# Considering power loss in a simple series connection due to cable

A friend and I are struggling on a simple electricity exercise:

A heater is connected to a $$\U = 230V\$$ power network over a copper cable. The cable has a cross-section of $$\A = 1.5mm^{2}\$$ and a length of $$\l = 200m\$$. The heater has a net voltage and net power of $$\ U_{n} = 230V, P_{n} = 2200W \$$. Calculate the actual net power of the heater and the power loss due to the cable. Also calculate the total power which is drawn from the network. Put the net power and the loss power into relationship with the total power.

This is our way to our solution: We considered the cable as a separate resistance which is connected to the heater in series. With the data of the cable and a specific conductivity of $$\58.11\$$ we get a resistance of $$\2.29\Omega\$$ for the cable.

The great question for us is how the heater behaves now that it won't get the voltage of $$\230 V\$$. It was not explained in the lecture how it behaves in such a case. We assume that it has a constant resistance. Assuming $$\230 V\$$ and taking the net power consumption of the heater we get a drawn current of $$\\frac{2200W}{230V} = 9.57A\$$. This yields a resistance of $$\R_{Heater} = \frac{230V}{9.57A} = 24.03\Omega\$$.

Hence the total resistance in the circuit is $$\R_{total} = 24.03\Omega + 2.29\Omega = 26.32\Omega\$$. With that we can calculate the total drawn current: $$\I_{total} = \frac{230V}{26.32\Omega} = 8.74A\$$

Calculating the voltages on the single components yields: $$\U_{Heater} = 24.03\Omega * 8.74A = 210.02V, U_{cable} = 20.01V\$$

The actual power consumption of the heater thus is $$\P_{Heater} = 210.02V * 8.74A = 1835.57W\$$; and for the cable (power loss): $$\P_{cable} = 20.01V * 8.74A = 174.93W\$$ The total power consumption should then be: $$\P_{total} = 2010,5W\$$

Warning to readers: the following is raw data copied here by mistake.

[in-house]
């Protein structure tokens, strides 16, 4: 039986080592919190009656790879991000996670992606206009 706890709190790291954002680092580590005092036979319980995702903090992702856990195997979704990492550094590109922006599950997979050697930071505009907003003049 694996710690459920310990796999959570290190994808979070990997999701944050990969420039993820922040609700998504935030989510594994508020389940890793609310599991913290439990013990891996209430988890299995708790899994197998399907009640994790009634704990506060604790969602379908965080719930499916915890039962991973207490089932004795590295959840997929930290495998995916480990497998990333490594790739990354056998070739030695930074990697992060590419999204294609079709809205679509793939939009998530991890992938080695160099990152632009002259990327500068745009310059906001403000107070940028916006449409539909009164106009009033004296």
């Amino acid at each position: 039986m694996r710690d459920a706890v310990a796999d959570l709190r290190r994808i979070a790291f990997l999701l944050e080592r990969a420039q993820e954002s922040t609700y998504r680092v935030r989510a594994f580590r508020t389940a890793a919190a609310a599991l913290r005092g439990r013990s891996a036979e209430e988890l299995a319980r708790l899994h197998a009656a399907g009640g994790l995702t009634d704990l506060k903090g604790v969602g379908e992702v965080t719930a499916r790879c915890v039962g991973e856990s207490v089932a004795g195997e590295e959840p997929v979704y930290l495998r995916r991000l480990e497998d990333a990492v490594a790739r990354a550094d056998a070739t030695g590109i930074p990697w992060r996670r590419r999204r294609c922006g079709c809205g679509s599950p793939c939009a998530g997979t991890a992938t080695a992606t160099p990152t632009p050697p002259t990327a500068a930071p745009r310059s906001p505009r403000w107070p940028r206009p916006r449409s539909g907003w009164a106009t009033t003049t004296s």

The solution says we have a total power $$\P_{total} = 1835.57W\$$ which is exactly the power the heater uses in our solution. This was then divided in actual net power of around 1500 and power loss of around 335 (so they add up). This hints that we are not completely wrong but made a mistake somewhere in our thinking process. We were confused because we don't know how the heater behaves. Reverse Engineering the provided solution gave no clue on what could be wrong.

I hope someone can help us to solve this.

Thanks.

• How did you arrive at 1.5mm2 ? given? Also 24 Ω is correct at 2.3kW but only 23Ω at 200V ~21Ω @ 190V What makes you think any answer is correct when you say "actual"? – Sunnyskyguy EE75 Dec 31 '18 at 0:06
• I get suspicious with any answer given that has 6 sig figs shown when there are only 2 for this type of problem. Too many assumptions were left out. Although your calculations are good otherwise. Return resistance and heater resistance and assumptions of copper lead me to say the power supplied at 230V is 2.1kW total including 366W in undersized wire – Sunnyskyguy EE75 Dec 31 '18 at 0:16
• Reducing the voltage ~10% also reduces the resistance ~5% thus reducing the power only 7.5% (est.). Was the 200m the total loop length given? If so, then Pt=2.19kW incl 200W wire heat. – Sunnyskyguy EE75 Dec 31 '18 at 0:24
• You are correct if wire heat is shared in the same space as the heater. Otherwise assume Delivered power to load as Net Power. Good work. – Sunnyskyguy EE75 Dec 31 '18 at 0:32
• It was the most basic EE course you can imagine in a first semester and the first part of this lesson. So we couldn't know about change of R when U changes :) The double conductor length was more obvious with just common sense and worked for us :) Nevertheless thanks for your effort – birdfreeyahoo Dec 31 '18 at 13:45

## 1 Answer

I believe your problem is that you calculated the resistance of a single conductor on the cable. The total resistance of the cable is twice that since the cable has two conductors. Otherwise, your approach is correct. If you re-calculate the problem with the total cable resistance you should get the same answer as the given solution.

• Given the extreme length of cable, let's assume 200m is the loop length and their answer is correct and total power is ambiguously intended as delivered to heater rather than sourced incl. wires. – Sunnyskyguy EE75 Dec 31 '18 at 0:28
• The slides are very inconsistent. The double length nearly worked out for us, the problem seems to be also that the solution uses a different conductivity which was often used in the samples. We used the one specified in the table which differs slightly. Thanks for your help – birdfreeyahoo Dec 31 '18 at 13:50